Posted on: 12/20/2016



Category management has been a hot topic since 2014 when the GSA initiated the idea as a solution to government spending waste. With federal spending well into the billions for procured services, the hope is to make sure taxpayer dollars are being spent wisely.


What is category management? Category management is the government’s attempt to consolidate spending into set categories such as IT or telecommunications. According to innovategov.org: “The Category Management Cross-Agency Priority (CAP) goal is focused on managing entire categories of common spending areas across agencies, in order to improve cost efficiencies, improve levels of expertise and leverage shared practices.”


The plan is for the federal government to utilize category managers to buy strategically out of each category “bucket.”


Overall, category management is meant to help agencies  better organize their spending. The new program should also reduce contract replication, and enable agencies to efficiently meet their small business procurement goals. CAP categories currently include IT, Professional Services, Security & Protection, Facilities & Construction, Industrial Products & Services, Office Management, Transportation & Logistics Services, Travel & Lodging, Human Capital and Medical.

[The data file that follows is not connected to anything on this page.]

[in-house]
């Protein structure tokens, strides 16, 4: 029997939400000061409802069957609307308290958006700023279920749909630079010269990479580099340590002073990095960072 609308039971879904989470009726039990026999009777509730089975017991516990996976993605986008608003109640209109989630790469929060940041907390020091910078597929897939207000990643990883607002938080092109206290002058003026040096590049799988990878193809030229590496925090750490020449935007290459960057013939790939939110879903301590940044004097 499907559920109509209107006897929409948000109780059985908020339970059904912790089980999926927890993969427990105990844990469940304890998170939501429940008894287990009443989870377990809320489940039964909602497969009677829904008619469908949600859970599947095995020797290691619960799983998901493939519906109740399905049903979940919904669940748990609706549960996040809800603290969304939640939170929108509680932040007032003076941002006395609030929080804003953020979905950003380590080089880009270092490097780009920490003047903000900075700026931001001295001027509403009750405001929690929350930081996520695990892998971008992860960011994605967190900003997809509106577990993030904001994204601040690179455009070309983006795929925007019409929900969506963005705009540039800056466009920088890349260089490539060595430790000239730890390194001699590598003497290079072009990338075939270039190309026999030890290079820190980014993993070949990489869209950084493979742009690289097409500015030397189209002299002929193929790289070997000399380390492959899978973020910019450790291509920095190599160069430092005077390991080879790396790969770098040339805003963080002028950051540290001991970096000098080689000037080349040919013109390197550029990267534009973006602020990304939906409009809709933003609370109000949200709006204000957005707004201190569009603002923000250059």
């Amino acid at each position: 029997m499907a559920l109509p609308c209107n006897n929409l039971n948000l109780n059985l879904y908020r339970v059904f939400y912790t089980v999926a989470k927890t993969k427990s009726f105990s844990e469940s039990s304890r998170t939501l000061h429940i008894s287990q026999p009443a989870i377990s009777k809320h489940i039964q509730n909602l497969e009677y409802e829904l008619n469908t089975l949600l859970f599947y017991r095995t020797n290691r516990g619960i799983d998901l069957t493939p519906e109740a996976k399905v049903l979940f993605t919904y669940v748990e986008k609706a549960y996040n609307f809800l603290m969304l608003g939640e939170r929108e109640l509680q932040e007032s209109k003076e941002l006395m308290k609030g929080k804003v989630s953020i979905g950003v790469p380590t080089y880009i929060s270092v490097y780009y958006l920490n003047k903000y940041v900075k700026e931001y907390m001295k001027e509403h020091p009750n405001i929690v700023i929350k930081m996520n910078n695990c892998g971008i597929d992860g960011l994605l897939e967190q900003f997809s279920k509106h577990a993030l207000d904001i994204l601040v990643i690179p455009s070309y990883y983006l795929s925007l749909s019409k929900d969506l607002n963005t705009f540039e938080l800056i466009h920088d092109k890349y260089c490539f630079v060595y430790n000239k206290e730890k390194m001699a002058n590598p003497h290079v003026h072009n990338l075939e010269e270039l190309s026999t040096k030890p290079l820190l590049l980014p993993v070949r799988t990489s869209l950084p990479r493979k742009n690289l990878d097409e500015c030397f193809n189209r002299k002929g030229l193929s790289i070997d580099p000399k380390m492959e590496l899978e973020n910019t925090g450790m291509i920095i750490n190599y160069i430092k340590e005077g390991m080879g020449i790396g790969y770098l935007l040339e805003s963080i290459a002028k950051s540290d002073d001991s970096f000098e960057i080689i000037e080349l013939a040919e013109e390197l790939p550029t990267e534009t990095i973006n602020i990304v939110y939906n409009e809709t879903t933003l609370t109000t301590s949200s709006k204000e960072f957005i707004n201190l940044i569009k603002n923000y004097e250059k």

How does category management affect government contractors? The biggest issue with category management is that it reduces the number of new contracts awarded. If the government historically purchases a service through 15 contracts and category management wants to consolidate that into seven contracts, that’s several vendors losing business - and less work to bid on in the future.


The good news is that the government is still focused on achieving the same small business procurement goals. Yet, the government’s goal of getting lower cost services  certainly increases the competition among all bidders, and some small businesses may fear they cannot compete with larger contractors.


While the long-term effects on contractors is still not known, many speculate that the new program will put big pressure on small businesses.


What can government contractors do? Stay abreast of the changes happening in the CAP program and be prepared to shift your bids strategy accordingly (Washington Technology).


Will the new president change the look of this new program? A recent article in Washington Technology says that the CAP program might not be enforced under the new administration. The incoming administration could even take a completely different approach altogether, moving away from government-wide acquisition contracts, resulting in more contracting opportunities.


The next few months will be telling for government contractors. The key - stay informed.